Cam NeildCurtis Langdon coughed up the ball and Exeter efficiently ran down the clock to take the four points with an audible sigh of relief.
Thoughts and cogitations
Let’s talk about Marland for a moment. I’ve seen a lot of OTT reactions blaming him for pretty much everything that went wrong in the first half. That’s ridiculous. Yes, he got skinned for the first try and a tackle there would almost certainly have stopped the move. Wrong-footed for try 2, but Sam James missed the tackle and there was the small matter of a thirty metre hole in the defensive line, so blame must needs be shared around the whole team there. As for their third try, Marland was not involved, but I don’t see anyone blaming two hulking forwards for failing to stop Cowan-Dickie from just bulling his way through between them.
Marland, I think, may have recovered physically from his injury but I’m not sure he’s fully recovered psychologically. I wonder if the circumstances are still at the back of his mind and that’s causing a fractional delay in committing to the tackle. Perhaps he needs to spend some game time in a lower-pressure environment to get his head back on straight and gain the confidence in his body to go all out and be the player we want to see again.
The governing body has to address the problem of scrums. They keep fiddling, but there is a systemic issue that has to be dealt with, or we’ll put the casual observer off of the game forever.
Let’s be clear: I love scrums and rucks and mauls – it’s that competition for the ball that is why I prefer union to league. But I don’t love scrums enough to enjoy a constant stream of “crouch, bind, set, collapse”. I don’t know what the solution is, but there are people who are paid to think about these sorts of things, so they need to get their thinking caps on.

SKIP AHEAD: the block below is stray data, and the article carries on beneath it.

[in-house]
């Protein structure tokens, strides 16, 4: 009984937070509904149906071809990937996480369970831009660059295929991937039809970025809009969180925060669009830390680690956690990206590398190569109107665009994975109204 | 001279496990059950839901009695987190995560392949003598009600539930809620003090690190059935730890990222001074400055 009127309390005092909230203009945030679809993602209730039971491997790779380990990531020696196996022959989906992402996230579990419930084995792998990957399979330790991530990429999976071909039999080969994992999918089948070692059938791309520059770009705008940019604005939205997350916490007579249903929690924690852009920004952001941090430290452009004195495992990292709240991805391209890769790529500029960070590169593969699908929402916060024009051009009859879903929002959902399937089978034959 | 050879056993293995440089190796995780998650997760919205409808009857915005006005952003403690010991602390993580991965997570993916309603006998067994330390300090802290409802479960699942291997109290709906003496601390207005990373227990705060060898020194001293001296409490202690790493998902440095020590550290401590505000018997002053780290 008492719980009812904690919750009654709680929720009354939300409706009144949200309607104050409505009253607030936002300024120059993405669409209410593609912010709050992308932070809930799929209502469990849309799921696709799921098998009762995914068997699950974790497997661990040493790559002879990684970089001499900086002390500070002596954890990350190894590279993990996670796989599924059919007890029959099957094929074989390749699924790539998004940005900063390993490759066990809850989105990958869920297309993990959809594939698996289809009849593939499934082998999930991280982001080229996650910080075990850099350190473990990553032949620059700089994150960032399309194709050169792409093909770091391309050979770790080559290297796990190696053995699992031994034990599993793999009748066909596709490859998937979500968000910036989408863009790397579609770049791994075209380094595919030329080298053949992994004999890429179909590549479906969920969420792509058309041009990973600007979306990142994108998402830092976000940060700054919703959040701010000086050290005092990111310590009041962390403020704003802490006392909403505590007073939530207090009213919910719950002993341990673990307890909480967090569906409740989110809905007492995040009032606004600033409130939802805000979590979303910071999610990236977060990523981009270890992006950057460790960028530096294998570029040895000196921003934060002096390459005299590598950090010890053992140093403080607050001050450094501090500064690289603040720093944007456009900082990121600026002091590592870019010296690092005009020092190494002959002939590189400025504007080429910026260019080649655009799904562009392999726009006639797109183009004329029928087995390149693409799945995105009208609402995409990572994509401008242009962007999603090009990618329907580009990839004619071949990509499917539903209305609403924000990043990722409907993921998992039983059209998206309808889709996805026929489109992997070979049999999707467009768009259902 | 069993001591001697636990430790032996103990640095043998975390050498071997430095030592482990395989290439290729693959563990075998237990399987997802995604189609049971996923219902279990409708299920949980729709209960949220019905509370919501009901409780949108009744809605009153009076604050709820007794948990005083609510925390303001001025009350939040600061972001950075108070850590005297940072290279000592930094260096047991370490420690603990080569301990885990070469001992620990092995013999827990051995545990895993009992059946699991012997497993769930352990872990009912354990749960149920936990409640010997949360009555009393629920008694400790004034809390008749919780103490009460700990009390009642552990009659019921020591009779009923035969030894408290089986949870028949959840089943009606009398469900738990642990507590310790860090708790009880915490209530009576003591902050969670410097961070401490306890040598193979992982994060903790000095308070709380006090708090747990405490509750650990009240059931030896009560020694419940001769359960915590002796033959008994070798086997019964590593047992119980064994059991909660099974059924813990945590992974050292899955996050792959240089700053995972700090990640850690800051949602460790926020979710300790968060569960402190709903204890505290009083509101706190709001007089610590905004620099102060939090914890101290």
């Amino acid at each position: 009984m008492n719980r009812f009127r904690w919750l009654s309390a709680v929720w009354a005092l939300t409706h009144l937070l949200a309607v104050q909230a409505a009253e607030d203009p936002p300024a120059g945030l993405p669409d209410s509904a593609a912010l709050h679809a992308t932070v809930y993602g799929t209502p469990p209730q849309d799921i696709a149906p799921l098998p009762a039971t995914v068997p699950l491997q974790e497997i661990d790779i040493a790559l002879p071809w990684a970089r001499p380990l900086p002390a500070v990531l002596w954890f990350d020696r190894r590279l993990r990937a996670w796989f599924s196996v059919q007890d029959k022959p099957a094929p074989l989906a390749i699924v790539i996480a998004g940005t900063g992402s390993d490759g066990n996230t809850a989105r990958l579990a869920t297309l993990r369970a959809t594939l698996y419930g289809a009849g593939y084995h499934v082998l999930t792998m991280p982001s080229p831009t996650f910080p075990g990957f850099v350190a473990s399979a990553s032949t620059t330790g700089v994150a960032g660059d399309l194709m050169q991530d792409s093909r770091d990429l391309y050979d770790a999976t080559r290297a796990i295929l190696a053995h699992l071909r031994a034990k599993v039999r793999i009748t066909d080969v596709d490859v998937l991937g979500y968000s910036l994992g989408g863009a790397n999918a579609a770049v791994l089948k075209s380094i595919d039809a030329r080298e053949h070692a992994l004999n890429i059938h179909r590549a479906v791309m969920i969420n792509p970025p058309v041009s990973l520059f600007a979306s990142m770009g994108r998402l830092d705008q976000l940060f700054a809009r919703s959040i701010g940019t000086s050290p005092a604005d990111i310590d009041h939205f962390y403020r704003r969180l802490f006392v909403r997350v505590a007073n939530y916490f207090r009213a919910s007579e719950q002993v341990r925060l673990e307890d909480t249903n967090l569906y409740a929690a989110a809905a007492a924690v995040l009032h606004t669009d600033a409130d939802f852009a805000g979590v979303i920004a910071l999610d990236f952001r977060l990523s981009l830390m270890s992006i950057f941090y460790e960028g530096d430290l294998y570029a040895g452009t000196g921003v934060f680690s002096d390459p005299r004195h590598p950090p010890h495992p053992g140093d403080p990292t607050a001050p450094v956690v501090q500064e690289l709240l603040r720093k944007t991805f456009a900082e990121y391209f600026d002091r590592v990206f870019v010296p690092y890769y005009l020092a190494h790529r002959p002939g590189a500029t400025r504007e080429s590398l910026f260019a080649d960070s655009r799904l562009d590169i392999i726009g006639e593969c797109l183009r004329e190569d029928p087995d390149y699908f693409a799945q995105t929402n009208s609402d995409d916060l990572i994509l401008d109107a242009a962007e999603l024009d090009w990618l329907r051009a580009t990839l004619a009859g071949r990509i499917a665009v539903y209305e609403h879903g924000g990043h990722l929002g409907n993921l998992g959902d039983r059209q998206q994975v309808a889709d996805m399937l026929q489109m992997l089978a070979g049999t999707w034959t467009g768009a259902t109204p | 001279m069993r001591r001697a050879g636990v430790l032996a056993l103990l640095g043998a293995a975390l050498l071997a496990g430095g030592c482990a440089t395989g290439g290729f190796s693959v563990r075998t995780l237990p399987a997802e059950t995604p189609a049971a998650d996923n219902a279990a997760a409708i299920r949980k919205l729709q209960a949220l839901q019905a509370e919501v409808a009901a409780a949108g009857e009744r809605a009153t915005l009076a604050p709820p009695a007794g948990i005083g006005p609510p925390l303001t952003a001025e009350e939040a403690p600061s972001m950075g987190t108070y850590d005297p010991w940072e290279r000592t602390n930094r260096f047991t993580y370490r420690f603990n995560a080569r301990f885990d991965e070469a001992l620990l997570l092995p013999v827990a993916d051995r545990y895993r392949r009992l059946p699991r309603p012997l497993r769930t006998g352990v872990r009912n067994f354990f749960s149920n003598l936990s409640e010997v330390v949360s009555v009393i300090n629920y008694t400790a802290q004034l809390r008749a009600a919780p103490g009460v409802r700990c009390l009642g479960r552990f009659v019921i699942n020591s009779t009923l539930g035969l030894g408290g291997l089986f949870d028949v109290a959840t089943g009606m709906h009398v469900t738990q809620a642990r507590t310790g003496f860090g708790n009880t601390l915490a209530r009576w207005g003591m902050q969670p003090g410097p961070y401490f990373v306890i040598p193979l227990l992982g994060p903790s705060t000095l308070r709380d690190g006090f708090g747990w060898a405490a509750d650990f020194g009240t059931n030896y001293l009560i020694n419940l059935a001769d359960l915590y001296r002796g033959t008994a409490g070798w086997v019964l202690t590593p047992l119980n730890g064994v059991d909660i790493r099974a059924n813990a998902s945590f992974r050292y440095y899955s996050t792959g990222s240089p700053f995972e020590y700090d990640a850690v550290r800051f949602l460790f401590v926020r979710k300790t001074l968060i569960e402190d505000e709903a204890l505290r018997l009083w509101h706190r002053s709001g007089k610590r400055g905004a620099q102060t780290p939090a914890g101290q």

I suspect that nothing short of greater sanctions will work, penalties and cards, limit the number of times it can be reset. Also, I think that, if a player is binned for a scrum penalty, then the team should have to play 7-man scrums for the duration. No taking a back off to replace a binned prop, no bringing a big centre in as wing forward. Sanctions are there to punish foul play and they need to hurt. Having to scrum down 7 against 8 should hurt.
Late in the game, Sale had a one man advantage close to the Exeter try line. It took seven minutes to convert that advantage into a score, mostly because of interminable resetting of the scrum. Let’s propose a law: two successive defensive 5-metre scrum penalties = one penalty try. Harsh? Yes, of course. Should focus the mind, though… What might have happened if we were two points down with 10 minutes left, rather than five? Maybe Exeter would have scored again, maybe Sale would. What we wouldn’t have had, though, is five minutes of scrums collapsing and being reset.
- The lineout went well. Apart from one squint throw, I think all of Sale’s went to hand and they nicked one or two of Exeter’s.
- The scrum looked good. Maybe slightly less street-wise than Exeter, but held their own and even got a good shove on at times.
- I remain impressed by Ashton’s committment. The way he chased down, and caught, Hogg went above and beyond. That the try was eventually given is not his fault. That’s perhaps the fourth time I’ve seen him chase down (and win) a seemingly lost cause. And who was it in the maul for Akker’s second try? Ashton. He goes looking: we need to get it to him more often.
- Akker is looking to be a great signing. He gives us so much in the loose and it now looks as if a dodgy throw is becoming less of a liability.
- As I said above, Marland looks as if he needs to get some confidence back. I suppose he could become the Steve Hanley of the 2020’s, but Stan never had the likes of Ashy, Denny and Horse breathing down his neck. Come on, Marland: you’re a great player and I really want to see those dreads bouncing down the wing on a regular basis.
- OK, we lost, but we made them work and gave them a scare. From what I saw out there, if we could eliminate that mad ten minutes, we are more than capable of turning them over next week.
- Every game we’ve lost this season, we’ve come away with a bonus point. I don’t think that’s ever happened before. I like to see this as ‘organic’ progress: each stage is built on a solid foundation of the previous stage, rather than shooting ahead on flimsy footing. Walk first, then run. Right now, it’s: yes, you beat us, but only just. Next time, though…
- We got what was a pretty entertaining game in front of a (near) full house